The past years have seen increased incidences of violence in the schools, in public, and in the workplace. The aftermath is the same: shock, grief, looking for answers. In our search for answers, we tend to blame our pet peeves as the cause for senseless violence. Of course there is not just one cause, but rather a complex interaction between human nature and our environment.
There are three tendencies of human nature which are important pieces of the puzzle to explore. Knowing about them could possibly prevent further school, public, and workplace violence. These are the tendencies to alter our consciousness; seek intensity; and narrow our reality. These tendencies are natural to all people, yet when exaggerated in the context of addictions, poor judgment, alienation, illness, and denial, they can lead to violence.
Altering our Consciousness
The first of these tendencies, altering our consciousness, is seen in small children who love to spin around making themselves dizzy, or peek through their legs to look at the world upside down, or giggle or scream loudly for no reason adults can easily see. Adults also have a natural desire to alter their consciousness, as seen in altered states induced during some religious ceremonies, sporting events, overeating/vomiting, daydreaming, a bad temper, cutting, road rage, and sexual activity, to name a few.
The second natural human tendency is to seek intensity. Examples of natural periods of low intensity include boredom, routine, deadened emotions, and depression. We will then create situations to lift us out of the low intensity state and into the realms of feeling “very alive.” It feels better to feel alive. Most addictions are exaggerated attempts to keep intensity going or to lift us out of boredom/routine/deadened emotions/depression. Intensity is built into news stories, video games, TV, advertising, political rhetoric, and movies as a way of engaging our interest (we are drawn toward intensity and drama)
Narrowing our Reality
The third natural human tendency is to narrow our reality. This relates to taking a small piece of our world and focusing on it to the exclusion of the bigger picture. We do this to gain a sense of control over our lives, since dealing with many of life’s issues all at once can seem overwhelming. The more a person feels disenfranchised, powerless or out of control, the more one tends to narrow one’s world. Some of the more problematic examples we frequently see are, being overly focused on violence, religion, sex, work, drugs, money, or relationships. This will eventually lead to an unrealistic view of oneself and the world, and intensify feelings of anger, frustration, fear, and alienation. Narrowing one’s reality to a small area of life is part of the addictive process and may be one of the purposes behind most addictions. Certainly, violence has an addictive quality.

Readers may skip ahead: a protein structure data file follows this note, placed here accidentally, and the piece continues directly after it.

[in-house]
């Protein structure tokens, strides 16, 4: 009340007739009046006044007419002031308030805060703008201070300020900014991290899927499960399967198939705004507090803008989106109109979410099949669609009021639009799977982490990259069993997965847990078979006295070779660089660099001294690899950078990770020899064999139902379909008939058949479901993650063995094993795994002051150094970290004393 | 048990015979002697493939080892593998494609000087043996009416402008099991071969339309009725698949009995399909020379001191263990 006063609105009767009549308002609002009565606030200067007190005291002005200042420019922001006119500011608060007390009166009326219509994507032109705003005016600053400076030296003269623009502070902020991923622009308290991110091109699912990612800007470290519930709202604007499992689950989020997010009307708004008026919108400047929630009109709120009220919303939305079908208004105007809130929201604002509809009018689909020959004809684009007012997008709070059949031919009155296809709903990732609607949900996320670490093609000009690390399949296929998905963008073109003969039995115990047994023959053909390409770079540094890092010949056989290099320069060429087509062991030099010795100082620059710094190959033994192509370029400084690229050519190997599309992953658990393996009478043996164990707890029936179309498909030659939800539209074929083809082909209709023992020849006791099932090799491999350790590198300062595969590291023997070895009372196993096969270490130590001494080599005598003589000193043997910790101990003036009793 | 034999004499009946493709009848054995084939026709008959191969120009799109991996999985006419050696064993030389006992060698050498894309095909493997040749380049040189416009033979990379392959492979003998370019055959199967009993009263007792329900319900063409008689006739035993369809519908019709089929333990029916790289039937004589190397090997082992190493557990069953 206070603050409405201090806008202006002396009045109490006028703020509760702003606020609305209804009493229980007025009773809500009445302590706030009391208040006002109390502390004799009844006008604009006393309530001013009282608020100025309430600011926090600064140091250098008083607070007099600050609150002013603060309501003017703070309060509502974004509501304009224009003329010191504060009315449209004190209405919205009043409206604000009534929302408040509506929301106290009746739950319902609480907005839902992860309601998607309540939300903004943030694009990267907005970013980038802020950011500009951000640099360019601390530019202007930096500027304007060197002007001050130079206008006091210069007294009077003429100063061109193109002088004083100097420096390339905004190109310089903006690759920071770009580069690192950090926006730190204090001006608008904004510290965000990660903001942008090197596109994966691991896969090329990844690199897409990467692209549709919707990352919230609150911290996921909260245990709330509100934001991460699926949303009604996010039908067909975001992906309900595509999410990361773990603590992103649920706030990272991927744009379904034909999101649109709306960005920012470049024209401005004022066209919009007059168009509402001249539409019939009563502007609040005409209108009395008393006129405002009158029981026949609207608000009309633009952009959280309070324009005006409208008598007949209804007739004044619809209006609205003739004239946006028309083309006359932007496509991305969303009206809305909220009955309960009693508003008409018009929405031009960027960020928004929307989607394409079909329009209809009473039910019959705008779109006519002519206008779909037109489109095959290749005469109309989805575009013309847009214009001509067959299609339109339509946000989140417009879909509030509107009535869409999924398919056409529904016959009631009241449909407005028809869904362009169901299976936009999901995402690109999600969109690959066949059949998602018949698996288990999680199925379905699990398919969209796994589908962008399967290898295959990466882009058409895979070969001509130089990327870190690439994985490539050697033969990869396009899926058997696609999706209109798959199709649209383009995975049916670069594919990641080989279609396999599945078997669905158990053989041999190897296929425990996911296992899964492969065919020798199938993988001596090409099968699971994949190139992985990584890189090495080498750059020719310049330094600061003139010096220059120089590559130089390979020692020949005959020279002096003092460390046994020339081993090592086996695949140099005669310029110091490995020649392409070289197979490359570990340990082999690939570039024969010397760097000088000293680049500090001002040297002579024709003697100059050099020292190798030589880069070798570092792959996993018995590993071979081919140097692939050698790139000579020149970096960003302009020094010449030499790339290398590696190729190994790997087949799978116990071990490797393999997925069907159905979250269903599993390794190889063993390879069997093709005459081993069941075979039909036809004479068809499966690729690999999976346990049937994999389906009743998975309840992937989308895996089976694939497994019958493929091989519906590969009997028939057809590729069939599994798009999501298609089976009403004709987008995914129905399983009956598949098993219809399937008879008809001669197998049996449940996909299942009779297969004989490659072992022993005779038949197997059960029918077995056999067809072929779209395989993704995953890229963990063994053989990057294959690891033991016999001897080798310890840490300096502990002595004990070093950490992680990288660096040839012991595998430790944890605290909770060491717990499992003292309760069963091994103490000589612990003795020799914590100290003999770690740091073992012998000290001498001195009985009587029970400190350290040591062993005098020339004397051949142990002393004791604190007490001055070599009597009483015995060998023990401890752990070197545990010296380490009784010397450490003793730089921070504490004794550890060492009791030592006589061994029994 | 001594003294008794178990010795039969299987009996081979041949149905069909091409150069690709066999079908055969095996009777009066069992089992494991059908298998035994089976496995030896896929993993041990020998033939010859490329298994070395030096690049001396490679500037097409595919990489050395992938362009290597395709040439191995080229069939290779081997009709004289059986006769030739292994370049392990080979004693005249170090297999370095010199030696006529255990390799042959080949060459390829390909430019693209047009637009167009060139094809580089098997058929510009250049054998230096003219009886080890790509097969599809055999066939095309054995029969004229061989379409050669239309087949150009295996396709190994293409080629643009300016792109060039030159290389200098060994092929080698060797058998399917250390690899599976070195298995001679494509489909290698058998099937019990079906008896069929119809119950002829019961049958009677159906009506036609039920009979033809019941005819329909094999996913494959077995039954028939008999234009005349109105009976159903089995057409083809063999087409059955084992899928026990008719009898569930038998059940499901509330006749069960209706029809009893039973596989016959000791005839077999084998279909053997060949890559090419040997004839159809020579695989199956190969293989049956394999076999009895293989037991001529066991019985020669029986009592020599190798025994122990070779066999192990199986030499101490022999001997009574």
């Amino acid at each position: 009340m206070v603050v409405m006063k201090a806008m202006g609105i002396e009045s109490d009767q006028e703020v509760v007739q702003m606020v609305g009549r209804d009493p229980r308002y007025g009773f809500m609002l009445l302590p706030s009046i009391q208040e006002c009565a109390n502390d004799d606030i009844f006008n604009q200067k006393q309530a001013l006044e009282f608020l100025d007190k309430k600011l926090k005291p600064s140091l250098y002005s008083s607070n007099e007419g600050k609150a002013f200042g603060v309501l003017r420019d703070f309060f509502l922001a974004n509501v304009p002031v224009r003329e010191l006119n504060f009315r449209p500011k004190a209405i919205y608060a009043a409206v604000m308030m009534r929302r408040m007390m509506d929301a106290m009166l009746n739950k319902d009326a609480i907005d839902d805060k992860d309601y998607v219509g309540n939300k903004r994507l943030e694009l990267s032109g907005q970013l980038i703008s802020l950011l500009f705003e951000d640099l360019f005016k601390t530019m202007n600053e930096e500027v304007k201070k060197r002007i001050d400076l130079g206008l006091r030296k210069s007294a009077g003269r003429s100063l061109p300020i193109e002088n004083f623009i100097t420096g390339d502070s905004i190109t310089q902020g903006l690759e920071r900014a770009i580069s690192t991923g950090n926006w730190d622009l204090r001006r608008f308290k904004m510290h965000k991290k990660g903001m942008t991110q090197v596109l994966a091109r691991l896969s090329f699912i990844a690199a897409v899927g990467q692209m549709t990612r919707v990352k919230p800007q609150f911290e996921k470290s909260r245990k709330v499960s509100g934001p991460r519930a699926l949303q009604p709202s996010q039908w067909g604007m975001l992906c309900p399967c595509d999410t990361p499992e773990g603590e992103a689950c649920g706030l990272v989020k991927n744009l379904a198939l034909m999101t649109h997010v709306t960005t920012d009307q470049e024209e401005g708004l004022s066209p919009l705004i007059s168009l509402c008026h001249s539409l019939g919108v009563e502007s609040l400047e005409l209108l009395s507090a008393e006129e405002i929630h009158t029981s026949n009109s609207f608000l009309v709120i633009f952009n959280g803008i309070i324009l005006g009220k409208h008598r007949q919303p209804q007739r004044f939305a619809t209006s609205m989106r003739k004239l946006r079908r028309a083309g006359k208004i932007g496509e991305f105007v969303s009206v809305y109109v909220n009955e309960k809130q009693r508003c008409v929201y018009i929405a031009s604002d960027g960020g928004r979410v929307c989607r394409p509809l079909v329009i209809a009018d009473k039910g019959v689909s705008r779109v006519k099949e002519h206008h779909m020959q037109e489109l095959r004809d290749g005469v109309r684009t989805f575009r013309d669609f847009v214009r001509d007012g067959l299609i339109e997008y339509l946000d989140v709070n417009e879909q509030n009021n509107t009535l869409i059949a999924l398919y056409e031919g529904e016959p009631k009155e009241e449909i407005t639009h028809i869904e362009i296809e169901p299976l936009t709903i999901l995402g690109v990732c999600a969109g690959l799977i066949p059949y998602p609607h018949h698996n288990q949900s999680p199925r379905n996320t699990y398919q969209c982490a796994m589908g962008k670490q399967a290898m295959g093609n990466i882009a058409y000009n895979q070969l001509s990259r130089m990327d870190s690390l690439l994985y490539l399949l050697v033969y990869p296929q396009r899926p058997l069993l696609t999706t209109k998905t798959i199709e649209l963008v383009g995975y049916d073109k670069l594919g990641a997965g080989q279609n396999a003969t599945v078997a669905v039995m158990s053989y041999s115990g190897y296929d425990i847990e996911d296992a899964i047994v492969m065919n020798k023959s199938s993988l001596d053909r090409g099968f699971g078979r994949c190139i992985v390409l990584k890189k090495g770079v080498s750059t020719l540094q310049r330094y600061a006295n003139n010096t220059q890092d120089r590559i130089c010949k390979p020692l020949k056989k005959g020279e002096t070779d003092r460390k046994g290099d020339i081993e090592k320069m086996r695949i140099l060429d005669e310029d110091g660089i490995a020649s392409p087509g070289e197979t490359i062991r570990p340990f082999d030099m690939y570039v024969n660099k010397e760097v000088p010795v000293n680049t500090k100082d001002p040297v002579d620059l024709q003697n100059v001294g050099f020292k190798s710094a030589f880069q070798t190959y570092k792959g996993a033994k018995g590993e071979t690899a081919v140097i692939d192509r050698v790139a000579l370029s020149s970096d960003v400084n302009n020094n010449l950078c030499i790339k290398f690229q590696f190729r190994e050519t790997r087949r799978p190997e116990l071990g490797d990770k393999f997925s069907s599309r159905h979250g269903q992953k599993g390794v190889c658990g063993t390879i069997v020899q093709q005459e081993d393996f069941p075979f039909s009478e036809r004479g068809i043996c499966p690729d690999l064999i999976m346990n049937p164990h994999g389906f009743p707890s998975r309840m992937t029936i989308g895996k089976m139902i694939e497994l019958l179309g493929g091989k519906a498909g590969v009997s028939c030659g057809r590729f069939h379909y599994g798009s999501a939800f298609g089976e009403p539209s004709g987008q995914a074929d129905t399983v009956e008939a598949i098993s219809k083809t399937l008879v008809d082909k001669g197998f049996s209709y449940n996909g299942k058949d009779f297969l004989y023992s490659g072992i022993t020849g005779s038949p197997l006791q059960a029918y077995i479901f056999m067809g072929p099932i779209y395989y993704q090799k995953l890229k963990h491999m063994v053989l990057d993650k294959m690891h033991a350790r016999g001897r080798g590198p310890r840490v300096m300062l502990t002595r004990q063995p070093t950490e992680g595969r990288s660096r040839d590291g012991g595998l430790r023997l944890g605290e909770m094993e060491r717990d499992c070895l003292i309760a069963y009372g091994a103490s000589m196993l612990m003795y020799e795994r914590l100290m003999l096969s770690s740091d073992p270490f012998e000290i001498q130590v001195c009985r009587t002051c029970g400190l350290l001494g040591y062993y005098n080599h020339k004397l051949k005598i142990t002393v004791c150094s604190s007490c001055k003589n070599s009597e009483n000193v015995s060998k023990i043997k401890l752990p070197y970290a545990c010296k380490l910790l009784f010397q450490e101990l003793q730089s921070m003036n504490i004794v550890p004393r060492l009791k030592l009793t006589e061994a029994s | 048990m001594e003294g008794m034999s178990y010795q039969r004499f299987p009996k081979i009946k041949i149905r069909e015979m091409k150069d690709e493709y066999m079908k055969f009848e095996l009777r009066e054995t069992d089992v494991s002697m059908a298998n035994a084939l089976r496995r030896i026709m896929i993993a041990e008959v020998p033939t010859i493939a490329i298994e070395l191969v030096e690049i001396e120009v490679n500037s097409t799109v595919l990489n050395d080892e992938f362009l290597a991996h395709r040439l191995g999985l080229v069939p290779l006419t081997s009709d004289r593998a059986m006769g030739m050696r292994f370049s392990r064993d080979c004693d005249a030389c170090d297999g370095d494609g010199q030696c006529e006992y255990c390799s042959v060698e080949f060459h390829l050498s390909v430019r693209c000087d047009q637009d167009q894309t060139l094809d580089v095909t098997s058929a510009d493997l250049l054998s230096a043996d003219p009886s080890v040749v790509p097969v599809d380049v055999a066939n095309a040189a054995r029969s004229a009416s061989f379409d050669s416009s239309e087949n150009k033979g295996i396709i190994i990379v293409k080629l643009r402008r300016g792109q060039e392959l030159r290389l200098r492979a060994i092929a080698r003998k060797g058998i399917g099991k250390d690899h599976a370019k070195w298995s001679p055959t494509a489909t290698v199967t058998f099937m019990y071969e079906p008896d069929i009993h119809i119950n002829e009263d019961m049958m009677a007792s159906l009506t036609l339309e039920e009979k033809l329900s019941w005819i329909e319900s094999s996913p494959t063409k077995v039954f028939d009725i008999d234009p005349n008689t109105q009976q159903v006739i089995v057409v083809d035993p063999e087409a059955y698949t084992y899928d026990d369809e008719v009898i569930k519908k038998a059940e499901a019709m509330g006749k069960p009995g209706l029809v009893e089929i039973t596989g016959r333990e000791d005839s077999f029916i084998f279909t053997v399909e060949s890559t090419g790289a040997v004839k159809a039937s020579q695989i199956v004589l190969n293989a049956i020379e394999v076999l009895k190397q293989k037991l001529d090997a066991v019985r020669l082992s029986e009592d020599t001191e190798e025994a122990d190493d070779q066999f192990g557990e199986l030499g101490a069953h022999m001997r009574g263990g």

On closer look, what seems like senseless violence eventually does make sense from the violent person’s perspective, as psychological autopsies have demonstrated. Most of us are not prone to violence because we learn to balance the natural tendencies to alter our consciousness, seek intensity, and narrow our reality. Some less intense imbalances, yet still self-destructive behavior, can be seen in sabotaging relationships, under-achievement, and poor health habits. Our goal should be to understand the need for, and the skills required for balance, so that we do not become destructive to ourselves or others. Internal balancing of our thoughts, emotions, and behaviors is a prerequisite for a healthy life.
My observation is that those who are violent in schools, in public, and in the workplace are significantly out of balance, but could possibly be identified in advance by applying the three human tendencies listed above. Perhaps the violent individuals get “high” over planning their and others’ destruction (altering their consciousness), felt very alive in carrying it out (intensity), and were removed from most thoughts/behaviors not related to their destructive plan for some time (narrowing reality).
By understanding what to look for, we may be able to prevent further acts of violence. It is important to stop blaming specific issues (usually our pet peeves) in society for a person’s violence, such as gun ownership, lack of religion in schools, Hollywood movies, or even poor role models. Human nature and the environment are constantly shaping each other over time, yet the outcome of that interaction is ultimately the individual’s responsibility.